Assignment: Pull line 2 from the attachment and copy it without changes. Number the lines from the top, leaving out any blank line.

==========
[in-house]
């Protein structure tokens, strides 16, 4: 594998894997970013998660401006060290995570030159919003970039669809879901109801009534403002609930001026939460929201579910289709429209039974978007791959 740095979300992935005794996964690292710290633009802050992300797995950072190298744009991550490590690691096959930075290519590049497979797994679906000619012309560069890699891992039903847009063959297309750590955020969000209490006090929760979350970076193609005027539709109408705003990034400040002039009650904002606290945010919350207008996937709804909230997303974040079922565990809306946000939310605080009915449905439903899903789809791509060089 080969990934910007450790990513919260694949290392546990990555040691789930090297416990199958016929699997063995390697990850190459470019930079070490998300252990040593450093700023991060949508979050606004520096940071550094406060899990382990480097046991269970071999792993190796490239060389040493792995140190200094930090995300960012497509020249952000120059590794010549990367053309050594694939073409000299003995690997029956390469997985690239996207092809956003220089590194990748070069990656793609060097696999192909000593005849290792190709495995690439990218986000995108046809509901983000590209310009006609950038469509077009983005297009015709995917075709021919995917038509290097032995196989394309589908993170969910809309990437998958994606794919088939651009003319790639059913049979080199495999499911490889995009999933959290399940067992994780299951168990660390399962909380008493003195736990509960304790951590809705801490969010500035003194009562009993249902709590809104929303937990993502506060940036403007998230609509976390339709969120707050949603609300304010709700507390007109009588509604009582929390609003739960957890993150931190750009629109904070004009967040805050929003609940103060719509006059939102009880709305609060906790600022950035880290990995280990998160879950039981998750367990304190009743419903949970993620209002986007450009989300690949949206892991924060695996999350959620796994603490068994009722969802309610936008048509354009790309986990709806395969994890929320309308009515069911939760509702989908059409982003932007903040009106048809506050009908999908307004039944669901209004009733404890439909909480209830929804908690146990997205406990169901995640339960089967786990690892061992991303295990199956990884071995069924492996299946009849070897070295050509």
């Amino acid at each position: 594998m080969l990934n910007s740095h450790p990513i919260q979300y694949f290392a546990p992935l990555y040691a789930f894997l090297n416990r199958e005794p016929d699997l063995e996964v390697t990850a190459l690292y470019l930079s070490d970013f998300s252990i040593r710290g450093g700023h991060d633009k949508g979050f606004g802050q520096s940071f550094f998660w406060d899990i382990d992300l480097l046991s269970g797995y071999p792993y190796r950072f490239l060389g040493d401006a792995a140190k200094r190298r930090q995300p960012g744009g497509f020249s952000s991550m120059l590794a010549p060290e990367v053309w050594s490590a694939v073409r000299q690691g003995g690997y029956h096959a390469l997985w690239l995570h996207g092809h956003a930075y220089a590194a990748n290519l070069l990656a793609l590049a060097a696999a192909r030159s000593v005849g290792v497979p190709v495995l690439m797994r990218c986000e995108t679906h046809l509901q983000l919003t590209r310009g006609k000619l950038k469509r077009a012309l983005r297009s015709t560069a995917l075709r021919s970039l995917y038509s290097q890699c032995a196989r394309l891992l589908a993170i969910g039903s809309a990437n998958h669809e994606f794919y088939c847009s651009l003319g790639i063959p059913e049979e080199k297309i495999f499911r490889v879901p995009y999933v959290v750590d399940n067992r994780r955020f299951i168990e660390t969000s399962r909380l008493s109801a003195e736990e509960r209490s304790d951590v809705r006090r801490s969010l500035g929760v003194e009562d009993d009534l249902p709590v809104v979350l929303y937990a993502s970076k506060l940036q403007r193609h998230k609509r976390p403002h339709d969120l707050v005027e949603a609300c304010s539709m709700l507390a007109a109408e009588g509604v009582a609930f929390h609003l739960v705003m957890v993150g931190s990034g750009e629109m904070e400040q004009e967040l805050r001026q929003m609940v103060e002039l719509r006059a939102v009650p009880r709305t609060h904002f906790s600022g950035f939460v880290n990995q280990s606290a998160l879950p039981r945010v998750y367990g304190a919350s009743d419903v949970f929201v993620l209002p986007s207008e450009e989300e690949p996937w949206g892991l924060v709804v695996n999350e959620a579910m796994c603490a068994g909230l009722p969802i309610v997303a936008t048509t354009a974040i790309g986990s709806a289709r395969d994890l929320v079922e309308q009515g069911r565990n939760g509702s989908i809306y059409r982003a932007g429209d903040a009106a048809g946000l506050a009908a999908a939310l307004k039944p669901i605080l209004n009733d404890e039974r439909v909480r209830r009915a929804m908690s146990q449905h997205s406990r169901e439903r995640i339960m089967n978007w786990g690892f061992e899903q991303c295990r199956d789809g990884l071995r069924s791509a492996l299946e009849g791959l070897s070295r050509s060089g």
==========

């Protein structure tokens, strides 16, 4: 594998894997970013998660401006060290995570030159919003970039669809879901109801009534403002609930001026939460929201579910289709429209039974978007791959 740095979300992935005794996964690292710290633009802050992300797995950072190298744009991550490590690691096959930075290519590049497979797994679906000619012309560069890699891992039903847009063959297309750590955020969000209490006090929760979350970076193609005027539709109408705003990034400040002039009650904002606290945010919350207008996937709804909230997303974040079922565990809306946000939310605080009915449905439903899903789809791509060089 080969990934910007450790990513919260694949290392546990990555040691789930090297416990199958016929699997063995390697990850190459470019930079070490998300252990040593450093700023991060949508979050606004520096940071550094406060899990382990480097046991269970071999792993190796490239060389040493792995140190200094930090995300960012497509020249952000120059590794010549990367053309050594694939073409000299003995690997029956390469997985690239996207092809956003220089590194990748070069990656793609060097696999192909000593005849290792190709495995690439990218986000995108046809509901983000590209310009006609950038469509077009983005297009015709995917075709021919995917038509290097032995196989394309589908993170969910809309990437998958994606794919088939651009003319790639059913049979080199495999499911490889995009999933959290399940067992994780299951168990660390399962909380008493003195736990509960304790951590809705801490969010500035003194009562009993249902709590809104929303937990993502506060940036403007998230609509976390339709969120707050949603609300304010709700507390007109009588509604009582929390609003739960957890993150931190750009629109904070004009967040805050929003609940103060719509006059939102009880709305609060906790600022950035880290990995280990998160879950039981998750367990304190009743419903949970993620209002986007450009989300690949949206892991924060695996999350959620796994603490068994009722969802309610936008048509354009790309986990709806395969994890929320309308009515069911939760509702989908059409982003932007903040009106048809506050009908999908307004039944669901209004009733404890439909909480209830929804908690146990997205406990169901995640339960089967786990690892061992991303295990199956990884071995069924492996299946009849070897070295050509």